10. 10. John Davey says:

    Callan

    No. I don’t think using a rule based calculation system to play a rule based game is weird. If non-technical people marvel at automated chess – certainly an achievement in its day – Im not sure “weird” is the appropriate adjective – “marvellous” perhaps, or “amazing” but weird ?
    Certainly doesn’t really qualify as “weird”as consciousness arising from blobs of protein, which is “weird” even if you’re not a reductionist.

    J

  11. 11. John Davey says:

    Jayarava

    Agree, 100%

    Jbd

  12. 12. VicP says:

    Just like the geek who knows a lot about the computer including all of the various models and functions but do not have the slightest idea how to read the specs, circuit schematics and model diagrams. Similarly the physicist has knowledge of the basic components of nature but no idea how they structure up to a higher level. The philosopher like the geek is very adept at the language and concepts, able to communicate with others. I call it the MRI Approach or Mutually Reinforced Ignorance.

  13. 13. Sergio Graziosi says:

    When I first read this post I was anticipating the evil pleasure I’ll get from bashing another physicist. Now that I see how many have indulged already, I’m almost tempted to swing the other way.
    Almost! After all, the original temptation is still stronger. Against the current consensus I will only ask one question, which is mostly coming from my idiosyncratic kind of ignorance:

    Jayarava (#3), what exactly do you mean with “metaphysical reductionism”?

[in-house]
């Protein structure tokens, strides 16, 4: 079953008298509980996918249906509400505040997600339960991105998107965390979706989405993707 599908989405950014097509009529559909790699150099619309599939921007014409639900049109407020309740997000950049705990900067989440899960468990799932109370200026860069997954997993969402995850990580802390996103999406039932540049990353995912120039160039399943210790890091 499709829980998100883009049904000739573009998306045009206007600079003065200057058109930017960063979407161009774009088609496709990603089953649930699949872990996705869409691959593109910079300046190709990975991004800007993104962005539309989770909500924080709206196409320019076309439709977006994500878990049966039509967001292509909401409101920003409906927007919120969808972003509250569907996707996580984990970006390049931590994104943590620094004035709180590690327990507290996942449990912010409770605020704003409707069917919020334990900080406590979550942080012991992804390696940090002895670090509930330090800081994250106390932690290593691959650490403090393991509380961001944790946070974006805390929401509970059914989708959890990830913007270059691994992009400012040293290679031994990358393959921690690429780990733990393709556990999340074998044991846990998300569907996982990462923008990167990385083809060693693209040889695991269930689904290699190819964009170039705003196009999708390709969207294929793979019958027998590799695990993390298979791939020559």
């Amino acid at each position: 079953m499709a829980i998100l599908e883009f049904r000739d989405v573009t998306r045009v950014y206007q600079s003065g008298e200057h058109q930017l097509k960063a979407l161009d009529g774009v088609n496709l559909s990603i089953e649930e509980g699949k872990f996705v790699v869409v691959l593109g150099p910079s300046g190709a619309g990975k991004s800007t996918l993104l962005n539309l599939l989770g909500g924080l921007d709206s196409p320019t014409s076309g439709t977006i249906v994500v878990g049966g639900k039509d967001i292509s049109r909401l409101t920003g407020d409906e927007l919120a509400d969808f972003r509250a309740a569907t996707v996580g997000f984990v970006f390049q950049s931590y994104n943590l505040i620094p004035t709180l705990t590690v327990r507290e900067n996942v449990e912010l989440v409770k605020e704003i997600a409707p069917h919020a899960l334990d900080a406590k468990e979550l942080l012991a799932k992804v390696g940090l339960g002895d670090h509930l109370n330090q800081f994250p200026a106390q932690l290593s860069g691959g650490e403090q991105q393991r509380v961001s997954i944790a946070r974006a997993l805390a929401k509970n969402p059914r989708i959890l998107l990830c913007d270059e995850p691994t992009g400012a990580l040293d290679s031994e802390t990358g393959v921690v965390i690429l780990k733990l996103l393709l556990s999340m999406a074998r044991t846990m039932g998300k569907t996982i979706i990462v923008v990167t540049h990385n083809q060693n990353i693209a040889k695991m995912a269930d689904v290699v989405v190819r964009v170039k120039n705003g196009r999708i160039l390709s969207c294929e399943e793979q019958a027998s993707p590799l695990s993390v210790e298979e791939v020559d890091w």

My limited mind can understand “reductionism” as a method of enquiry, and even in this confined sense, I can find multiple interpretations which may all be equally valid (in their own context/scope/aim). Add “metaphysical” to it and the possible ways to interpret the definition explode beyond my abilities to cope. One possibility is that you are simply referring to monism, which would nicely explain the whole comment. I don’t want to reach this conclusion because I feel monism is the most sensible/defensible starting point, but otherwise I’d tend to agree with your comment (if I don’t dig too much, that is). So I’m conflicted!

    Back to the original plan, the one thing that I like about John’s comments is that he constantly makes Peter’s point, but in provocative terms. My take is that science, all science(!) relies on measurements and/or detection. Measuring/detecting requires the measured to have some effect on something else (the measuring/detecting device or the measurer/detector). Thus, all that science can do is investigate causal relations (Jochen: that’s why epiphenomena don’t mix well with science, which does not preclude the possibility of producing additional, purely theoretical & unverifiable offshoots). As both John and Peter keep reminding us in their own way, what makes reality real is not something that is accessible to science, and by extension, it is not the kind of knowledge that is accessible to us (or anyone). Fullstop. I enjoy bashing physicists because of their (well documented) tendency of forgetting this basic fact, justified by the fantastic success science has in mapping causal relations. Witten doesn’t seem to be the worse offender, but he’s getting